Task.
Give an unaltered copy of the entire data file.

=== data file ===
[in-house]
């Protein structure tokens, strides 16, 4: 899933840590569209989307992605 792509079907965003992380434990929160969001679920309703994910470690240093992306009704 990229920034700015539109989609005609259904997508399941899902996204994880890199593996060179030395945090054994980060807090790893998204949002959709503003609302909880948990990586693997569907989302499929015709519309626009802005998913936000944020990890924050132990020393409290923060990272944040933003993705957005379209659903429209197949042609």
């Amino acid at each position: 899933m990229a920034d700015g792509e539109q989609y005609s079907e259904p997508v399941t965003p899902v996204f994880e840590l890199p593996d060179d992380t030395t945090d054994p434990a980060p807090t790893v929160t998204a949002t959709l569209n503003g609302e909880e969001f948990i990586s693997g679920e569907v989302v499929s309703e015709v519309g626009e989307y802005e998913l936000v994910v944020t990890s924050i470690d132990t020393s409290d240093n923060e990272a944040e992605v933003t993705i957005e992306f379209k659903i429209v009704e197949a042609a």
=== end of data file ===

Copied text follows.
[in-house]
């Protein structure tokens, strides 16, 4: 899933840590569209989307992605 792509079907965003992380434990929160969001679920309703994910470690240093992306009704 990229920034700015539109989609005609259904997508399941899902996204994880890199593996060179030395945090054994980060807090790893998204949002959709503003609302909880948990990586693997569907989302499929015709519309626009802005998913936000944020990890924050132990020393409290923060990272944040933003993705957005379209659903429209197949042609």
């Amino acid at each position: 899933m990229a920034d700015g792509e539109q989609y005609s079907e259904p997508v399941t965003p899902v996204f994880e840590l890199p593996d060179d992380t030395t945090d054994p434990a980060p807090t790893v929160t998204a949002t959709l569209n503003g609302e909880e969001f948990i990586s693997g679920e569907v989302v499929s309703e015709v519309g626009e989307y802005e998913l936000v994910v944020t990890s924050i470690d132990t020393s409290d240093n923060e990272a944040e992605v933003t993705i957005e992306f379209k659903i429209v009704e197949a042609a």